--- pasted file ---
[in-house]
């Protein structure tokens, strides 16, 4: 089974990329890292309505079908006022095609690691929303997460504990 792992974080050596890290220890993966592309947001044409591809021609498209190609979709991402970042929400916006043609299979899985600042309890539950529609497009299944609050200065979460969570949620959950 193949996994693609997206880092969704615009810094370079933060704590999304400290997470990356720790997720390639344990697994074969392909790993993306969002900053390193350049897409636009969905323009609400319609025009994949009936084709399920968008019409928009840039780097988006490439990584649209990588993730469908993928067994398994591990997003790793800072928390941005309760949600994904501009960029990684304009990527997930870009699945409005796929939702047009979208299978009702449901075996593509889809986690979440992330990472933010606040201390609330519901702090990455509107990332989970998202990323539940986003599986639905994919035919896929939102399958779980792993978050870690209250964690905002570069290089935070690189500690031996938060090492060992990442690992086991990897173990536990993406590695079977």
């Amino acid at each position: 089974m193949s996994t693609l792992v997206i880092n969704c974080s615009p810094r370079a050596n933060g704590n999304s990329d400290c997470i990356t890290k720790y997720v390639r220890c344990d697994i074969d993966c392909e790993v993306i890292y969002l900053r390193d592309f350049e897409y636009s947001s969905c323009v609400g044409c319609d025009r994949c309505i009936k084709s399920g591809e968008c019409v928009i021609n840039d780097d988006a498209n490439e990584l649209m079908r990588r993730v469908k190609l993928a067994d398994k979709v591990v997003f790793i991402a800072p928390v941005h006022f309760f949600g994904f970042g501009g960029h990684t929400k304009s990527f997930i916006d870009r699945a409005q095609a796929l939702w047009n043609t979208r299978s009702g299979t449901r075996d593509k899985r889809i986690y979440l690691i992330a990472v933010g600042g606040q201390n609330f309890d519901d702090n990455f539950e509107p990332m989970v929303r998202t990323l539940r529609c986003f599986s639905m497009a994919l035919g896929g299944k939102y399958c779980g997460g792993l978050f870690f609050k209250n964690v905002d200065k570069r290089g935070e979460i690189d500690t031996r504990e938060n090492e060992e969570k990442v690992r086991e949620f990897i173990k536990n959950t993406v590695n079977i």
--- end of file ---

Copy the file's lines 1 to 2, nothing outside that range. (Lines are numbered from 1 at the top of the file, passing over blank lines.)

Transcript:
[in-house]
């Protein structure tokens, strides 16, 4: 089974990329890292309505079908006022095609690691929303997460504990 792992974080050596890290220890993966592309947001044409591809021609498209190609979709991402970042929400916006043609299979899985600042309890539950529609497009299944609050200065979460969570949620959950 193949996994693609997206880092969704615009810094370079933060704590999304400290997470990356720790997720390639344990697994074969392909790993993306969002900053390193350049897409636009969905323009609400319609025009994949009936084709399920968008019409928009840039780097988006490439990584649209990588993730469908993928067994398994591990997003790793800072928390941005309760949600994904501009960029990684304009990527997930870009699945409005796929939702047009979208299978009702449901075996593509889809986690979440992330990472933010606040201390609330519901702090990455509107990332989970998202990323539940986003599986639905994919035919896929939102399958779980792993978050870690209250964690905002570069290089935070690189500690031996938060090492060992990442690992086991990897173990536990993406590695079977």